A significant biological limitation, of course, is the seasonal nature of most agricultural work. Farmer interviews reveal that some farmers are consciously adapting their farm businesses to accommodate the off-season employment needs of their workers. This includes strategies like extending the growing season with early spring and late fall crops and providing winter jobs like cutting firewood or maintaining farm buildings and equipment. Some farmers described how they intentionally keep their businesses at a small size so that they do not need to rely excessively on hired, non-family workers.

Finally, personal values and attitudes clearly do help shape growers’ labor management decisions. For example, although the diversity of farm tasks on small-scale fruit and vegetable farms often necessitates daily interaction between farmers and their employees, participant growers described different kinds of interactions and different levels of comfort with these interactions. Some farmers said that they try to treat employees as they would family members. Specific instances of this family-oriented approach include birthday parties, annual picnics, daily shared meals, on-farm housing, and in-kind benefits like free produce. Other respondents seem more protective of their privacy and the distinction between boss and employee. Some growers, for instance, expressed reservations about having hired workers live on the farm because such an arrangement might disrupt their own families’ interactions.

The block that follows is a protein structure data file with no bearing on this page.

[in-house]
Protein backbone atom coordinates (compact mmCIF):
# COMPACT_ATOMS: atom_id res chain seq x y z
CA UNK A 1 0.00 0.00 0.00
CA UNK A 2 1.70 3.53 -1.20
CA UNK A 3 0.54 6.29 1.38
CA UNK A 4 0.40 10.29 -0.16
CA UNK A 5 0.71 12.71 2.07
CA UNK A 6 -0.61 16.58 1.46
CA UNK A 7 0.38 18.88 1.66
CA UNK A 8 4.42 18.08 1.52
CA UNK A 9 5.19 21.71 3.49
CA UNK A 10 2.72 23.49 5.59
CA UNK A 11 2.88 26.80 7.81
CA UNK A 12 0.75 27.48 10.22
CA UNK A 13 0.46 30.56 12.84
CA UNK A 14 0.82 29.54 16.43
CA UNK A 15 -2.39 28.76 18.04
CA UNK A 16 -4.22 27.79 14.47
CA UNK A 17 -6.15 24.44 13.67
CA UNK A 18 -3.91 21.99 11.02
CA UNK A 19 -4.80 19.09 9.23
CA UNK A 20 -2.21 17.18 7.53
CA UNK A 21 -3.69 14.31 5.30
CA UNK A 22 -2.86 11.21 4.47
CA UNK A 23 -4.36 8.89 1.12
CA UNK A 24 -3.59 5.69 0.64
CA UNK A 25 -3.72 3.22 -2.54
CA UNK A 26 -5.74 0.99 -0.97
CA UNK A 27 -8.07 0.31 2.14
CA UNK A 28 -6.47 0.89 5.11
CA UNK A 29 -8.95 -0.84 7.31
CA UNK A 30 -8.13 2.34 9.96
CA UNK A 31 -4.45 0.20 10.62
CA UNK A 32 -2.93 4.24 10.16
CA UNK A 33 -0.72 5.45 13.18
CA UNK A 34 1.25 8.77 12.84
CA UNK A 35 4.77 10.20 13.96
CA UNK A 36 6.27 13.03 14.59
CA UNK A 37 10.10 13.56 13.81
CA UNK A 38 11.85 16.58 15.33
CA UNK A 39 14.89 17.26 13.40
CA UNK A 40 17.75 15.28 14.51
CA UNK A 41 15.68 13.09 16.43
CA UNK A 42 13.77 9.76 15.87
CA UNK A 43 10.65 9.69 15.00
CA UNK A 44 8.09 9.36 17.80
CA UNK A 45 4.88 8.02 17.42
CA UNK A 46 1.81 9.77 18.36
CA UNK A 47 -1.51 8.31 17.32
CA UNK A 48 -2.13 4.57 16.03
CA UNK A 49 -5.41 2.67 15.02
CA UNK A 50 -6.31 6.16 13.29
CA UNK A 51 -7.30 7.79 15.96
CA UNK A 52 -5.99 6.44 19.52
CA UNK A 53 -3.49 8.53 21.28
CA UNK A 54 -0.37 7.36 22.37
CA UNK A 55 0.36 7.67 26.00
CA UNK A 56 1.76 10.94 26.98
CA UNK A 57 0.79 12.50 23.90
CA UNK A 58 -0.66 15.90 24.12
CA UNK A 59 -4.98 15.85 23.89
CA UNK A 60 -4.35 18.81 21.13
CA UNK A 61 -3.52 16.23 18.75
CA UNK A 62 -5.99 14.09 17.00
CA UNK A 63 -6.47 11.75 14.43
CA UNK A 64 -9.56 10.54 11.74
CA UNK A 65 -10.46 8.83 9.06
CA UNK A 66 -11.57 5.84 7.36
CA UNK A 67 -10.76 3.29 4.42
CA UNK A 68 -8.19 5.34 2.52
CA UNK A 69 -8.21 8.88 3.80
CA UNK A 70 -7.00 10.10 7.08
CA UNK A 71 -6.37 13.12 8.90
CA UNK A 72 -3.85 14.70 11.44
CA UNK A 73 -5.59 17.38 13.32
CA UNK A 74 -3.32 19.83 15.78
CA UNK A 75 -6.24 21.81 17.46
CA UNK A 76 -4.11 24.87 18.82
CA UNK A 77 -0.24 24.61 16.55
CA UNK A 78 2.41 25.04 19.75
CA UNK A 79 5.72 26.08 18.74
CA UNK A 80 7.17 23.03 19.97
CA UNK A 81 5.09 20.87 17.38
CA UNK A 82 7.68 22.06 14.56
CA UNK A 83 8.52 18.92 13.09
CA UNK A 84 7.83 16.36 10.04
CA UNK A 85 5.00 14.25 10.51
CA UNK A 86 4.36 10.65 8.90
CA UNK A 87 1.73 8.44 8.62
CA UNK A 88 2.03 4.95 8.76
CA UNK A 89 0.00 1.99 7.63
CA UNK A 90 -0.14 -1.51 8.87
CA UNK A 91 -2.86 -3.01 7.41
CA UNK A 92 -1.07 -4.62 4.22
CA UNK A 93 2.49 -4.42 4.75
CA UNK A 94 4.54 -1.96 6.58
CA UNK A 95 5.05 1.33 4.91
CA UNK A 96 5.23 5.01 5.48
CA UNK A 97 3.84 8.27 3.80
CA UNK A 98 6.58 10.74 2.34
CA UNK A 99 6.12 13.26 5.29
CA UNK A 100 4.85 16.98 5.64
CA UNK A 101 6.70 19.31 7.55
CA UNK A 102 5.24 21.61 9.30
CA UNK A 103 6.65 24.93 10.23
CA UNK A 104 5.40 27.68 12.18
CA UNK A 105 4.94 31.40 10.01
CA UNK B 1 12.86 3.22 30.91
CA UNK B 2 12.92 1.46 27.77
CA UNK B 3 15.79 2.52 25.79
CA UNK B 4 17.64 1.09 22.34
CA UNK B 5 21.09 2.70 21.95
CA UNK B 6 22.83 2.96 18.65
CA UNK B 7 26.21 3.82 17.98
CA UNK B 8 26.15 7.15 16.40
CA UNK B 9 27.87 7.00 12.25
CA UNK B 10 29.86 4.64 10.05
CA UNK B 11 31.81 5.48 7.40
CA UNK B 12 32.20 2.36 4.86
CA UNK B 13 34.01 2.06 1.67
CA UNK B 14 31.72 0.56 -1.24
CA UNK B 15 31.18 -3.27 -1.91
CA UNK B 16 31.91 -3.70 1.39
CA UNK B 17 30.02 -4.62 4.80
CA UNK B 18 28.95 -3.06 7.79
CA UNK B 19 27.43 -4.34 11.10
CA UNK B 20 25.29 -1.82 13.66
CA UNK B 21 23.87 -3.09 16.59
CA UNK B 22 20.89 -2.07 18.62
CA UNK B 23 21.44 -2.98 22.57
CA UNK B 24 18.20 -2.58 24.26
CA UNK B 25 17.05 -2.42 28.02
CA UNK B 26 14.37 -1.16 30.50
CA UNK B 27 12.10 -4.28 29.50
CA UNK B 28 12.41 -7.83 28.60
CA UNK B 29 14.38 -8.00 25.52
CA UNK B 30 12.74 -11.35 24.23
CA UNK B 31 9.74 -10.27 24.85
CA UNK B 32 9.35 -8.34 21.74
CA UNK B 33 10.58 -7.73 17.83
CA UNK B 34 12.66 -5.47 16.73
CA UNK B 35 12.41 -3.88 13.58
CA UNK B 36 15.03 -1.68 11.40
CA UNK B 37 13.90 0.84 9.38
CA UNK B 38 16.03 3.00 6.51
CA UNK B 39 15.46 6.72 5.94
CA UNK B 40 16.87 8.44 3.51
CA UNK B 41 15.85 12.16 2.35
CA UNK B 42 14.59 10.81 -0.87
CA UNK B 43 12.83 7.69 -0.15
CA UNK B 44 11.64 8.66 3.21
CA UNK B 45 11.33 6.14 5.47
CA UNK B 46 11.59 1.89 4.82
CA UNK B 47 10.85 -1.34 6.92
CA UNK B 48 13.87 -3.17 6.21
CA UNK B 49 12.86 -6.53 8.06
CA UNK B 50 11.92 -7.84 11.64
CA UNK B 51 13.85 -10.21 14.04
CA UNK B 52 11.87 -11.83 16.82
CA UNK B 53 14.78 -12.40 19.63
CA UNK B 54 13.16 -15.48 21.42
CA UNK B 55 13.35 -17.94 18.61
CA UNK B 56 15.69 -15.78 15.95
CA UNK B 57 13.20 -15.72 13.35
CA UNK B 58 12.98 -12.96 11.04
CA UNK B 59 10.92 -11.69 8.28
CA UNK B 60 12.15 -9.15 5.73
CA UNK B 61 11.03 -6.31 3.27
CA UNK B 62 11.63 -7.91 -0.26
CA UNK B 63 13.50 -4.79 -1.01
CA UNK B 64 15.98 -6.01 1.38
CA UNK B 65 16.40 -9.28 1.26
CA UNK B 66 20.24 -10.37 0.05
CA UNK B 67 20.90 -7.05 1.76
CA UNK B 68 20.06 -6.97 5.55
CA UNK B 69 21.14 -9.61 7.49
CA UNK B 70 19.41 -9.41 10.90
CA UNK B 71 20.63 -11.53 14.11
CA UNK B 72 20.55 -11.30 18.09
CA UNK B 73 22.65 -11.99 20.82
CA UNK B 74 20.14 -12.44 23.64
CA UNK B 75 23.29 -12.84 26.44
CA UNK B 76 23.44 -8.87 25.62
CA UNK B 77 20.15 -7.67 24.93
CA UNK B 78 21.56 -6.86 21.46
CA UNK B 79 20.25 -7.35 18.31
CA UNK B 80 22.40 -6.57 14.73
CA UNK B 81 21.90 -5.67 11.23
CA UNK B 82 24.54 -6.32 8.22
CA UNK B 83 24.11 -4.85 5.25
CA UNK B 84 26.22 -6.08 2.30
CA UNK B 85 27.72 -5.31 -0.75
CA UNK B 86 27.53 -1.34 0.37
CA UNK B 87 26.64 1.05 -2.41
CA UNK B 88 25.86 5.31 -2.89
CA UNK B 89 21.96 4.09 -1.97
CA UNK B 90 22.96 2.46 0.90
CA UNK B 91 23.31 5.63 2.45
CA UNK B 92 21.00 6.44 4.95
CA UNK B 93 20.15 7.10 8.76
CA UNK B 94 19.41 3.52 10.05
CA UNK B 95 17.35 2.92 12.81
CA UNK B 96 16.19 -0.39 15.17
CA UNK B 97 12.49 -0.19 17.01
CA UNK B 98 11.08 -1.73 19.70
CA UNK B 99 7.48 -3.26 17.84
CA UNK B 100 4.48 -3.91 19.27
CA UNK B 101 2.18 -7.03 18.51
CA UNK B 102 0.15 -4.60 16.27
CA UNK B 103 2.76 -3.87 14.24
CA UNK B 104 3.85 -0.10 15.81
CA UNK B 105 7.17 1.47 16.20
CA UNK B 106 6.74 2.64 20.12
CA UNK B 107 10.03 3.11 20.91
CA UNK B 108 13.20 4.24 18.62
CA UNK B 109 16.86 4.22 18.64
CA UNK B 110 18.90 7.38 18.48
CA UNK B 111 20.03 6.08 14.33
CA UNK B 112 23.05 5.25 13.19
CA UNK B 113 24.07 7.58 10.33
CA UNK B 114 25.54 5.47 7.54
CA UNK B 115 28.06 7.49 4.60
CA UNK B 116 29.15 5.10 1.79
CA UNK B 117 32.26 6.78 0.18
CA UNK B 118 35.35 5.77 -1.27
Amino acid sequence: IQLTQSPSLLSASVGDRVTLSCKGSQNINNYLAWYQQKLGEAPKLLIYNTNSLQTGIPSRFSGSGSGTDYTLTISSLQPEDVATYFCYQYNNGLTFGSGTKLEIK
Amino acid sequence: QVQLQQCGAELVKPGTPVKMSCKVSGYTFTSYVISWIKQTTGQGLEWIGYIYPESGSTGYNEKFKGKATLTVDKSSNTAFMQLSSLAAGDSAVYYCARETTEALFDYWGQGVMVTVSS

These preliminary findings highlight how farmers develop their management styles in response to both internal and external factors. It is evident that because of these various influences, growers have to be flexible and creative in the ways they manage their labor resources. This can cause considerable uncertainty and anxiety as they deal with these complex labor issues year after year. In fact, all of the respondents in this study placed labor at or near the top of their list of major annual concerns in farm management.

Findings from this research can find direct application on farms and in agricultural extension programming. Small-scale farmers often lack significant information regarding labor options or insight into shared labor management problems and solutions. This study offers useful examples of strategies and experiences that have been more or less successful for growers in similar circumstances. Furthermore, this research contributes to the discussion of farm sustainability by promoting labor management options that are economically and socially beneficial for farmers and workers alike. If this kind of labor management is achievable, it can, in turn, have positive effects on local communities and landscapes by keeping small farms in business and on the land.

By Audrey Schwartzberg, Rural Sociology Graduate Student